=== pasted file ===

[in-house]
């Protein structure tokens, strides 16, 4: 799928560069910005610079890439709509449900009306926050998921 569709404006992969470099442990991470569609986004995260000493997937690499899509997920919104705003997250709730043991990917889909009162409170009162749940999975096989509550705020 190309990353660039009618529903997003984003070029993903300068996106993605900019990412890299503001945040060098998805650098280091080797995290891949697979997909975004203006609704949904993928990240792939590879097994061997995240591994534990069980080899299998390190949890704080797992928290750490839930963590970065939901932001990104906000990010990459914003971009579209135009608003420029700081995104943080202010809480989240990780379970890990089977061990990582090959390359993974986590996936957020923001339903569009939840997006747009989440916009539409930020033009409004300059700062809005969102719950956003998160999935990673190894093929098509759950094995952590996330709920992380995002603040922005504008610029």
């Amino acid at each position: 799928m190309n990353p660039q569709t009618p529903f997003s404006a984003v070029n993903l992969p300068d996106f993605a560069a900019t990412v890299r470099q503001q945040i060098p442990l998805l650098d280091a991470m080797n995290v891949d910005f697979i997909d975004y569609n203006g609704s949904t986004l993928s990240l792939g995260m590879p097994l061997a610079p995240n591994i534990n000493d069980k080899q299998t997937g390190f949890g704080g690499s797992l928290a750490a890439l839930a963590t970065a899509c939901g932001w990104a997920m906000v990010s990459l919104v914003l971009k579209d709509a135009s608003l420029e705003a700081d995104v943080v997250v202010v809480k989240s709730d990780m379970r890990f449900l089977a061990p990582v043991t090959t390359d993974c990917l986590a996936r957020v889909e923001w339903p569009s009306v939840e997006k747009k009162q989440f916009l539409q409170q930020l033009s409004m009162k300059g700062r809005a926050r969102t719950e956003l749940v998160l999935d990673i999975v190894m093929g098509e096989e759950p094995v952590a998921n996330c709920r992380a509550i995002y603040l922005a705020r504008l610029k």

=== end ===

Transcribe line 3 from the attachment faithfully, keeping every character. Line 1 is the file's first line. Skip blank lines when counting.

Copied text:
């Amino acid at each position: 799928m190309n990353p660039q569709t009618p529903f997003s404006a984003v070029n993903l992969p300068d996106f993605a560069a900019t990412v890299r470099q503001q945040i060098p442990l998805l650098d280091a991470m080797n995290v891949d910005f697979i997909d975004y569609n203006g609704s949904t986004l993928s990240l792939g995260m590879p097994l061997a610079p995240n591994i534990n000493d069980k080899q299998t997937g390190f949890g704080g690499s797992l928290a750490a890439l839930a963590t970065a899509c939901g932001w990104a997920m906000v990010s990459l919104v914003l971009k579209d709509a135009s608003l420029e705003a700081d995104v943080v997250v202010v809480k989240s709730d990780m379970r890990f449900l089977a061990p990582v043991t090959t390359d993974c990917l986590a996936r957020v889909e923001w339903p569009s009306v939840e997006k747009k009162q989440f916009l539409q409170q930020l033009s409004m009162k300059g700062r809005a926050r969102t719950e956003l749940v998160l999935d990673i999975v190894m093929g098509e096989e759950p094995v952590a998921n996330c709920r992380a509550i995002y603040l922005a705020r504008l610029k």